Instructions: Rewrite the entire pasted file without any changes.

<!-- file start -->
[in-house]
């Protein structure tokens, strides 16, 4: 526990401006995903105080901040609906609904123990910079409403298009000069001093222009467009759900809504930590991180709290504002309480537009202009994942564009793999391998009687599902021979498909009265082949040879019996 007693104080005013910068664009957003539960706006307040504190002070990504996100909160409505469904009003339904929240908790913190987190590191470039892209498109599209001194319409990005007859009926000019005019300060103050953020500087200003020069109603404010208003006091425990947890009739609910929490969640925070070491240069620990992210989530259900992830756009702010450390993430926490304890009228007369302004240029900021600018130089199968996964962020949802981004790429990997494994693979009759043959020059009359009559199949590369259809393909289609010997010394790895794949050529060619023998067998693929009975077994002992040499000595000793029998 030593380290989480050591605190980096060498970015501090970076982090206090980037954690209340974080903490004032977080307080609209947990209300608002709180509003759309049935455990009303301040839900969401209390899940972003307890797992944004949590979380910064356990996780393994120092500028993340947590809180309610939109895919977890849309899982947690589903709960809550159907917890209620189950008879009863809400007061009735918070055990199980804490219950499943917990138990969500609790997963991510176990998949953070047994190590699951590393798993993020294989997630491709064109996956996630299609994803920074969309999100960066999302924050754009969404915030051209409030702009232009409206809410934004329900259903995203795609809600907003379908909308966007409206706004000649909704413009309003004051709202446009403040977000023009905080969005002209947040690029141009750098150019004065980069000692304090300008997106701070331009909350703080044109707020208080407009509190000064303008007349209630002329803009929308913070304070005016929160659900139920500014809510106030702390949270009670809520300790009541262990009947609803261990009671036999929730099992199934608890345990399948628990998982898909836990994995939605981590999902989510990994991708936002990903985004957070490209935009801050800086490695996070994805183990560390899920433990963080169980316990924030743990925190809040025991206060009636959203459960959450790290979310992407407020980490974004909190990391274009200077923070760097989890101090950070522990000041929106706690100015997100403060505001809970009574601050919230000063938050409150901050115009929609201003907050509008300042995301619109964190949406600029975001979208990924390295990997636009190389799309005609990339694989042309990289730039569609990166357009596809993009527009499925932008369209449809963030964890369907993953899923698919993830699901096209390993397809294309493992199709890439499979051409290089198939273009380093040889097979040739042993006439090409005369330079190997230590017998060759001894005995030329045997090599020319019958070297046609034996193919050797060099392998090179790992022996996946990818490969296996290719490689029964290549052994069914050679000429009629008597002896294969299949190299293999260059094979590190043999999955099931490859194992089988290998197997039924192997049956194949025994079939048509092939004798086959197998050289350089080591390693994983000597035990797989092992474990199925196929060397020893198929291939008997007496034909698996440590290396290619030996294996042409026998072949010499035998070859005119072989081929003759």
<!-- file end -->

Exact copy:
[in-house]
């Protein structure tokens, strides 16, 4: 526990401006995903105080901040609906609904123990910079409403298009000069001093222009467009759900809504930590991180709290504002309480537009202009994942564009793999391998009687599902021979498909009265082949040879019996 007693104080005013910068664009957003539960706006307040504190002070990504996100909160409505469904009003339904929240908790913190987190590191470039892209498109599209001194319409990005007859009926000019005019300060103050953020500087200003020069109603404010208003006091425990947890009739609910929490969640925070070491240069620990992210989530259900992830756009702010450390993430926490304890009228007369302004240029900021600018130089199968996964962020949802981004790429990997494994693979009759043959020059009359009559199949590369259809393909289609010997010394790895794949050529060619023998067998693929009975077994002992040499000595000793029998 030593380290989480050591605190980096060498970015501090970076982090206090980037954690209340974080903490004032977080307080609209947990209300608002709180509003759309049935455990009303301040839900969401209390899940972003307890797992944004949590979380910064356990996780393994120092500028993340947590809180309610939109895919977890849309899982947690589903709960809550159907917890209620189950008879009863809400007061009735918070055990199980804490219950499943917990138990969500609790997963991510176990998949953070047994190590699951590393798993993020294989997630491709064109996956996630299609994803920074969309999100960066999302924050754009969404915030051209409030702009232009409206809410934004329900259903995203795609809600907003379908909308966007409206706004000649909704413009309003004051709202446009403040977000023009905080969005002209947040690029141009750098150019004065980069000692304090300008997106701070331009909350703080044109707020208080407009509190000064303008007349209630002329803009929308913070304070005016929160659900139920500014809510106030702390949270009670809520300790009541262990009947609803261990009671036999929730099992199934608890345990399948628990998982898909836990994995939605981590999902989510990994991708936002990903985004957070490209935009801050800086490695996070994805183990560390899920433990963080169980316990924030743990925190809040025991206060009636959203459960959450790290979310992407407020980490974004909190990391274009200077923070760097989890101090950070522990000041929106706690100015997100403060505001809970009574601050919230000063938050409150901050115009929609201003907050509008300042995301619109964190949406600029975001979208990924390295990997636009190389799309005609990339694989042309990289730039569609990166357009596809993009527009499925932008369209449809963030964890369907993953899923698919993830699901096209390993397809294309493992199709890439499979051409290089198939273009380093040889097979040739042993006439090409005369330079190997230590017998060759001894005995030329045997090599020319019958070297046609034996193919050797060099392998090179790992022996996946990818490969296996290719490689029964290549052994069914050679000429009629008597002896294969299949190299293999260059094979590190043999999955099931490859194992089988290998197997039924192997049956194949025994079939048509092939004798086959197998050289350089080591390693994983000597035990797989092992474990199925196929060397020893198929291939008997007496034909698996440590290396290619030996294996042409026998072949010499035998070859005119072989081929003759």